seriocomic: having a mix of seriousness and comic

seriocomic  \seer-ee-oh-KAH-mik\  adjective

: having a mixture of the serious and the comic


 Usage:
The intergenerational meal was a seriocomic affair, with the younger generation refereeing the jabs their elders hurled at one another while trying to keep the youngest generation from getting a true sense of just what was going on.

“Inspired by actual events surrounding the visit of Britain’s King George and Queen Elizabeth to the New York residence of sitting President Franklin D. Roosevelt and his wife, Eleanor, in the summer of 1939, the film is a seriocomic look at one of history’s little known footnotes.” — From a movie trailer review on HollywoodOutbreak.com, September 3, 2012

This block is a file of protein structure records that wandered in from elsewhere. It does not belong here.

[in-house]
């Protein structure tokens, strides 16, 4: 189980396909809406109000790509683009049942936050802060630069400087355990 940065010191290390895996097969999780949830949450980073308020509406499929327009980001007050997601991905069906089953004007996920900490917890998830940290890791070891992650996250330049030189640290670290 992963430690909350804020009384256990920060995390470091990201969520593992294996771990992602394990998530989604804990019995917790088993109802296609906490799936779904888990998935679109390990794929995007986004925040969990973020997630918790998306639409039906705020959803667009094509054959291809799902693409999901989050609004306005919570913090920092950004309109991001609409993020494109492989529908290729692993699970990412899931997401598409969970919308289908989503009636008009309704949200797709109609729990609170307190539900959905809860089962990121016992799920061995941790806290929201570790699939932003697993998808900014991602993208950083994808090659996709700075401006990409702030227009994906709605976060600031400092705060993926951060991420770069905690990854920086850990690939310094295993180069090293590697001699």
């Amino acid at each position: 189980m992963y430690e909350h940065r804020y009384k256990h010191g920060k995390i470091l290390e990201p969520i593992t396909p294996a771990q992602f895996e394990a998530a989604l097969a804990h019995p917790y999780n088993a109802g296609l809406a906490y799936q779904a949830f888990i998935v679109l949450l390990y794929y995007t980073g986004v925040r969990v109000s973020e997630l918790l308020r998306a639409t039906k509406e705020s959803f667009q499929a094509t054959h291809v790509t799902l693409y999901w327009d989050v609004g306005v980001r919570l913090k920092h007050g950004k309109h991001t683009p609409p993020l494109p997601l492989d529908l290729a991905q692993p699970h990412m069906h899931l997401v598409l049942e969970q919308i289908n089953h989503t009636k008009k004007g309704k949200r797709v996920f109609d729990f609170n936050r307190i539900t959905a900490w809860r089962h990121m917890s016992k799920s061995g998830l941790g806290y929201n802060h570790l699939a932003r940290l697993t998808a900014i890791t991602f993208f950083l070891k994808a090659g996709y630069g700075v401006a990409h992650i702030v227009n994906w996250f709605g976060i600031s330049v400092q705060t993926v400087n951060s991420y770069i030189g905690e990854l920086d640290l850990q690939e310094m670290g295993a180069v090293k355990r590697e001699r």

Origins:

“Seriocomic” may have a modern ring to it, but our earliest evidence of the word in print is from 1783. Another “comic” word—”heroicomic,” meaning “comic by being ludicrously noble, bold, or elevated”—is slightly older; evidence of it dates to 1756. Both words are about a century younger than our third “comic” word, “tragicomic” (“manifesting both tragic and comic aspects”), which print evidence dates to 1683. (Evidence of the variant “tragicomical,” however, dates all the way back to 1567.)

Entry in Webster's Dictionary

Colors

Hex#: faa61c
RGB: 250.166.28
CMYK: 0.40.99.0
Pantone: 1375 C

Hex#: c60cd2
RGB: 198.12.210
CMYK: 39.87.0.0
Pantone: 246 C

Hex#: 13a4e7
RGB: 19.164.231
CMYK: 72.20.0.0
Pantone: 306 C

Hex#: bb0107
RGB: 187.1.7
CMYK: 18.100.100.10
Pantone: 200 C